L-ambjent u l-ġustizzja soċjali

e-waste-africa

Il-ħsara ambjentali teffettwa lil kulħadd, imma b’mod speċjali tolqot iktar lil dawk li huma vulnerabbli. L-esperjenza tal-ħajja ta’ kuljum, imsaħħa bir-riċerka turi li l-agħar effetti tal-ħsara ambjentali jġarrbuhom l-aktar nies foqra. Per eżempju, n-nuqqas jew it-tniġġis tal-ilma jolqot l-iżjed lil dawk li huma l-aktar foqra, li għalihom ix-xiri ta’ flixkun ilma ħafna drabi hi spiża żejda. U meta f’diversi pajjiżi għola l-livell tal-baħar dan laqat l-ewwel lill-foqra li kienu qed jgħixu fi griebeġ mal-kosta, u li ma kellhomx iktar fejn imorru.

M’aħniex konxji biżżejjed tal-problemi li jolqtu lil dawk li huma mwarrba mis-soċjetà. Illum ma nistgħux ma nagħrfux li l-impenn ambjentali irid jieħu ukoll dimensjoni soċjali. Dan għandu jdaħħal diskors dwar il-ġustizzja fid-diskussjonijiet dwar l-ambjent, biex nifhmu dejjem iktar li l-karba tal-art hi ukoll il-karba tal-fqir. Il-ħsara ambjentali hi l-kawża ta’ inġustizzja soċjali.

Flok jindirzzaw il-problemi tal-foqra uħud iwaħħlu fiż-żieda fil-popolazzjoni u jippruvaw ma jagħtux importanza lill-konsumiżmu estrem u selettiv tas-soċjetà moderna. B’hekk jippretendu li jilleġittimizzaw il-mudell ta’ distribuzzjoni tar-riżorsi li għandna llum, fejn hemm minoranza li temmen li għandha dritt tikkonsma fi proporzjon li qatt ma jista’ jiġi applikat fuq livell universali, għax il-pjaneta bilkemm l-iskart ta’ konsum bħal dan ma tkun kapaċi żżomm.

Iktar minn hekk, terz tal-ikel li nipproduċu qed jinħela: l-ikel li jintrema qed jinsteraq minn fuq il-mejda tal-fqir. Iż-żieda fil-konsum taf twassal għat-tlaqqigħ flimkien ta’ problemi marbuta mat-tinġis ambjentali, il-mezzi ta’ trasport, it-trattament tal-iskart, il-qerda ta’ riżorsi, u l-kwalità tal-ħajja.

Jeżisti “dejn ekoloġiku” bejn il-pajjiżi żviluppati u dawk inqas żviluppati. Dan id-“dejn ekoloġiku” hu marbut ma’ żbilanċ fil-kummerċ b’konsegwenzi fil-qasam ekoloġiku, kif ukoll mal-użu sproporzjonat tar-riżorsi naturali storikament imwettaq minn xi pajjiżi. L-esportazzjoni ta’ xi materja prima biex tissodisfa s-swieq tal-pajjiżi industrijalizzati ħalliet warajha ħafna ħsara ambjentali, bħal, per eżempju t-tinġis bil-merkurju fil-minjieri tad-deheb jew bid-dijossidu tal-kubrit fil-minjieri tar-ram.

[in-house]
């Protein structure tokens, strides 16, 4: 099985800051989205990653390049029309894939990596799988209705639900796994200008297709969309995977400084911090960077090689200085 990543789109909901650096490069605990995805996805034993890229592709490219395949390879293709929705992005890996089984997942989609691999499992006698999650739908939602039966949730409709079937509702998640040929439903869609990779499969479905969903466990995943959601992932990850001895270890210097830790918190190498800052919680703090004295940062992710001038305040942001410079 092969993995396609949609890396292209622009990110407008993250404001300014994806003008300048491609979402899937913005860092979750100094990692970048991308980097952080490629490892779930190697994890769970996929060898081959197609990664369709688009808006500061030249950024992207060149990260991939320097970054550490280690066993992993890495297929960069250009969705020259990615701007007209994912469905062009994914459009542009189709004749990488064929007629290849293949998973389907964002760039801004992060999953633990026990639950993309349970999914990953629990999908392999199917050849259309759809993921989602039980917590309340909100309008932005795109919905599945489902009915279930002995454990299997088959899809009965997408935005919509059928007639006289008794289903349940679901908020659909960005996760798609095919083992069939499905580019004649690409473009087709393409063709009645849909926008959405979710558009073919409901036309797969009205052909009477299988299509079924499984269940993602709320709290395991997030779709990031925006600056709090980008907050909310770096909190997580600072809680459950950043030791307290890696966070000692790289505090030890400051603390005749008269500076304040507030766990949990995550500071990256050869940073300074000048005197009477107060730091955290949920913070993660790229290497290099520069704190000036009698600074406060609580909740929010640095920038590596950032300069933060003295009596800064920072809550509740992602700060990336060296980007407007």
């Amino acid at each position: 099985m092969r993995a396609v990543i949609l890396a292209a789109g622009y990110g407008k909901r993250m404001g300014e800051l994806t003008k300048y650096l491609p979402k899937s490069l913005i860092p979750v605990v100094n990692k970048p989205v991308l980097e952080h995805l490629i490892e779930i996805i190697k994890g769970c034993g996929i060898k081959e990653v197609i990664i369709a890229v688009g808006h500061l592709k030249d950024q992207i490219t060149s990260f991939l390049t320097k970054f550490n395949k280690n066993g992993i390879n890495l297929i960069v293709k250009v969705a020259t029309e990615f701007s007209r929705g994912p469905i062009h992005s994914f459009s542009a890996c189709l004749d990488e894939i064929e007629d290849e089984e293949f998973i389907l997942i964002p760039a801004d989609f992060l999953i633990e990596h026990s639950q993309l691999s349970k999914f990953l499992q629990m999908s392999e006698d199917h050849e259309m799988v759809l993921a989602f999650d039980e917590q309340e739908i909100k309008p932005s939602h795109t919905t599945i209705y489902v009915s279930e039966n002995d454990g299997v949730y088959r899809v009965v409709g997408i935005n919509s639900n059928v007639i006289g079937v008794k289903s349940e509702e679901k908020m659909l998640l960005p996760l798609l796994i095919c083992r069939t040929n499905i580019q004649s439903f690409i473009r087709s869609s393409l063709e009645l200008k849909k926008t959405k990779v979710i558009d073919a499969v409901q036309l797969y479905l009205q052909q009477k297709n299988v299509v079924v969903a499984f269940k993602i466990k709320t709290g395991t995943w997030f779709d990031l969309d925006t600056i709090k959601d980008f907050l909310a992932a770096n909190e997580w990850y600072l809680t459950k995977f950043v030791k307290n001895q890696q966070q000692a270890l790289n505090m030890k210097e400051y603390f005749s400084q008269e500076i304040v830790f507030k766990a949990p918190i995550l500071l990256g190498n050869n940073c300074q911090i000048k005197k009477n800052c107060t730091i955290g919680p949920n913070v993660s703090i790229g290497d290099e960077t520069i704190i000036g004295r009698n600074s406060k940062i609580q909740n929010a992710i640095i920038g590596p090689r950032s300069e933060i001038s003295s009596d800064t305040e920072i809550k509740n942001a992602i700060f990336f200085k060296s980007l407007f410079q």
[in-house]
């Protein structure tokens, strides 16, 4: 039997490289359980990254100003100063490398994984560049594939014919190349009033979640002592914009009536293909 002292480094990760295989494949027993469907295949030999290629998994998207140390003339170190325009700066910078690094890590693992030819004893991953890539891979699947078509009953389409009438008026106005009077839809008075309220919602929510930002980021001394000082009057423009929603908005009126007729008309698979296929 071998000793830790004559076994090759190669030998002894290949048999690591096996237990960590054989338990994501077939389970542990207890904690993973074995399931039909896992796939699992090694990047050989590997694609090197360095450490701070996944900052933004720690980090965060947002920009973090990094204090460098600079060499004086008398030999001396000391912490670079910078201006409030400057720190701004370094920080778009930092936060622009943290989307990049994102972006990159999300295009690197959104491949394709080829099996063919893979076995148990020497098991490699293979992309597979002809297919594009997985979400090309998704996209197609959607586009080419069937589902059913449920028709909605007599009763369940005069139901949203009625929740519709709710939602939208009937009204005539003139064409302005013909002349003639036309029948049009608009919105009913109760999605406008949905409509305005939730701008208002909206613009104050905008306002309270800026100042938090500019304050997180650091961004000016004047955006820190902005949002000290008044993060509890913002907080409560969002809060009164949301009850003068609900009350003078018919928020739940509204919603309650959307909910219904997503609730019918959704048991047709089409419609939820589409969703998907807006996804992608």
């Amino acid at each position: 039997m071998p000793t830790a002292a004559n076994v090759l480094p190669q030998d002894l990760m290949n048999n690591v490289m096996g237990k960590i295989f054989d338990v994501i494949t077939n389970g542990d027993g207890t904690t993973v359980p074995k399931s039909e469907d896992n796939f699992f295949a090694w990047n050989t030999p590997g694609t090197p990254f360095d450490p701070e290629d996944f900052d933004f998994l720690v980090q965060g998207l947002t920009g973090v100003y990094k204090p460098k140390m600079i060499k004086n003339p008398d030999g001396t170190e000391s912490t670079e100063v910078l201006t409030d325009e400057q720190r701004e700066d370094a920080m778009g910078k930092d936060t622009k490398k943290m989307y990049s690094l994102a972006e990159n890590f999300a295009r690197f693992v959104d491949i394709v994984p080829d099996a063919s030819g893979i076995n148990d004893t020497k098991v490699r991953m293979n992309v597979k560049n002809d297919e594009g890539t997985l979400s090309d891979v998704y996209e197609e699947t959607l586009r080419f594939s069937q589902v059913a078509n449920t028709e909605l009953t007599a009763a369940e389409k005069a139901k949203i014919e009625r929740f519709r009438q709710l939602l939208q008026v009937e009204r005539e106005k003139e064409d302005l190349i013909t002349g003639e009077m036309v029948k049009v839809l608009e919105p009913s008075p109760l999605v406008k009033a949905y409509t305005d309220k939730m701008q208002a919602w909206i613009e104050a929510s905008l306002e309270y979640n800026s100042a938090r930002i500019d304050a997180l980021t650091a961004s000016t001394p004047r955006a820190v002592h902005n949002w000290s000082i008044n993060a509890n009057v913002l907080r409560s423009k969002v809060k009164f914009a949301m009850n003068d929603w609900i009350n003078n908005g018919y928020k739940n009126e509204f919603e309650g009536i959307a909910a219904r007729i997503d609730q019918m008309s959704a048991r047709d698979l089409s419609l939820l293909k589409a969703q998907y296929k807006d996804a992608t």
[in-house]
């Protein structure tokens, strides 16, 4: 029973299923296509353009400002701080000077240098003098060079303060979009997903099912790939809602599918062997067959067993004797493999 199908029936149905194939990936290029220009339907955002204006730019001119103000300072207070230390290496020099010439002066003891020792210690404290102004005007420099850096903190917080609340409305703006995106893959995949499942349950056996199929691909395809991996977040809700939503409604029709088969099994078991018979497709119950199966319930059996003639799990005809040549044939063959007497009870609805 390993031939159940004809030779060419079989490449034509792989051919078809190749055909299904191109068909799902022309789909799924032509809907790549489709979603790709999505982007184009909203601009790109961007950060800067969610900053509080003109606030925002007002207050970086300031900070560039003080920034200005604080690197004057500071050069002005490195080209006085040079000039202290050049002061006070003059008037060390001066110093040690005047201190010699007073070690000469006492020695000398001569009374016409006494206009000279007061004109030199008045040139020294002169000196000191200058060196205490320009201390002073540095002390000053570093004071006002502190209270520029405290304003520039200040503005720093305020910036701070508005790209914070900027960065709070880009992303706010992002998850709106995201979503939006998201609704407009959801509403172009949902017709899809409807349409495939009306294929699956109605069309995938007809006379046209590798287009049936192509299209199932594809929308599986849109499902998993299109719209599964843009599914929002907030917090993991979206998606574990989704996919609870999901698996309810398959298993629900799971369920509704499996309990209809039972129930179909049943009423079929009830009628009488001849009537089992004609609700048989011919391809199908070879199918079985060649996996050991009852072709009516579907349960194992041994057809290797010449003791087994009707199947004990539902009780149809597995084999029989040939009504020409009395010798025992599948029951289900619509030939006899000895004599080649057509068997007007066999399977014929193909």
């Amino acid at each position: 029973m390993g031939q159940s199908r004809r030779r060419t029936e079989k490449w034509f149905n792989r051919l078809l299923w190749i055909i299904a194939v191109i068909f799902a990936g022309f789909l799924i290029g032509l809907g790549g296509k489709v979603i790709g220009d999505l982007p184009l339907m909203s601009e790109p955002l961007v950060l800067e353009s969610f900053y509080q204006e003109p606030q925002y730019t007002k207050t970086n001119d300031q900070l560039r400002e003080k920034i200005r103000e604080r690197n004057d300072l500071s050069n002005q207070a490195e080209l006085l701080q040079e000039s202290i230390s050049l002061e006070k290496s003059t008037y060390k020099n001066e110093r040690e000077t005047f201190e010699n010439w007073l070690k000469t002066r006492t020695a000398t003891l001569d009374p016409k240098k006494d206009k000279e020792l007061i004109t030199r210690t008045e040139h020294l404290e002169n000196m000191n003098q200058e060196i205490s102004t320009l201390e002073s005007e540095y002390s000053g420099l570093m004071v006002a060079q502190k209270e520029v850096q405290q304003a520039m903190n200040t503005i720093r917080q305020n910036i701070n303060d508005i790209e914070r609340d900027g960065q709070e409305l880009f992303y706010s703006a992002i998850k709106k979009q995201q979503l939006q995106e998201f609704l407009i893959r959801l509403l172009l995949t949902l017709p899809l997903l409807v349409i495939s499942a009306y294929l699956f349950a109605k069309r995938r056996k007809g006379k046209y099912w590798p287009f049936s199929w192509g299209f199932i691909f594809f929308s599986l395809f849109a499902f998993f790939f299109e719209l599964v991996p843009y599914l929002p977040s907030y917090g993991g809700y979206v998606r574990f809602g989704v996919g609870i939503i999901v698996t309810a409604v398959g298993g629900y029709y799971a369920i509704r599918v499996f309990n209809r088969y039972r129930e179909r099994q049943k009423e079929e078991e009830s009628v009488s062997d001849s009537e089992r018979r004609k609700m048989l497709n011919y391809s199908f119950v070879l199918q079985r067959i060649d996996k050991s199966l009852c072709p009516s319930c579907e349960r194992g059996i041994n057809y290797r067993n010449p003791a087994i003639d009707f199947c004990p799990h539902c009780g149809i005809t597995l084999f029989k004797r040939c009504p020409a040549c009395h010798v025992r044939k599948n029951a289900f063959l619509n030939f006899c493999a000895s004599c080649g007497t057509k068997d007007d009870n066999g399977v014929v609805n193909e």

It-tisħin ikkawżat mill-konsum enormi ta’ xi pajjiżi għonja għandu riperkussjonijiet fl-ifqar postijiet ta’ din l-art, speċjalment fl-Afrika, fejn iż-żieda fit-temperatura flimkien man-nixfa għandha effetti diżastrużi fuq l-agrikultura.

Ma’ dan inżidu r-rimi ta’ skart tossiku f’pajjiżi li qed jiżviluppaw minn intrapriżi ibbażati f’pajjiżi żviluppati. Dawn jagħmlu fil-pajjiżi mhux żviluppati dak li m’huwiex permess li jsir f’pajjiżhom.

Ġeneralment, meta jwaqqfu l-attività tagħhom u jitilqu, iħallu warajhom ħsarat kbar umani u ambjentali, bħal qgħad, irħula bla ħajja, il-qerda ta’ ħażniet naturali, deforestazzjoni, tifqir fil-biedja u fil-merħliet tal-post, ħofor kbar, għoljiet imħarbta, xmajjar imniġġsa u xi opra soċjali li ma tiflaħx tieqaf iktar fuq riġlejha”.

Din hi s-sejħa li tagħmlilna l-art. Hi s-sejħa tal-fqir li hu ukoll misruq mill-ġid li tagħtu n-natura biex biex bih jistagħna ħaddieħor. Il-ħsara ambjentali hi l-kawża ta’ inġustizzji soċjali kbar li lkoll isiru f’isem l-iżvilupp. Għax fl-aħħar huma dawk l-iktar vulnerabbli fostna li l-iżjed iħossu l-konsegwenzi tal-qerda ambjentali li qed isseħħ madwarna. Għalhekk kull pass il-quddiem, (żgħir jew kbir), li nagħmlu biex inħarsu l-ambjent ta’ madwarna huwa pass biex innaqqsu l-inġustizzji ta’ madwarna.

 

(kummentarju li xxandar fuq l-RTK it-Tnejn 4 ta’ Jannar 2016, ibbażat fuq il-paragrafi 48 sa 51 tal-enċiklika Laudato Sì tal-Papa Franġisku)

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Simon’s ODZ bluff

Simon Busuttil.Zonqor2

 

20 January is the closing date for the submission of expressions of interest in response to the call by the Privatisation Unit for the setting up of a Motorsports complex in Malta.

During the press conference that launched the call on 29 September, Parliamentary Secretary for Sport Chris Agius emphasised the fact that the choice of location was up to the investors presenting the submissions, even though several sites were proposed in the consultation process leading up to the call for expressions of interest.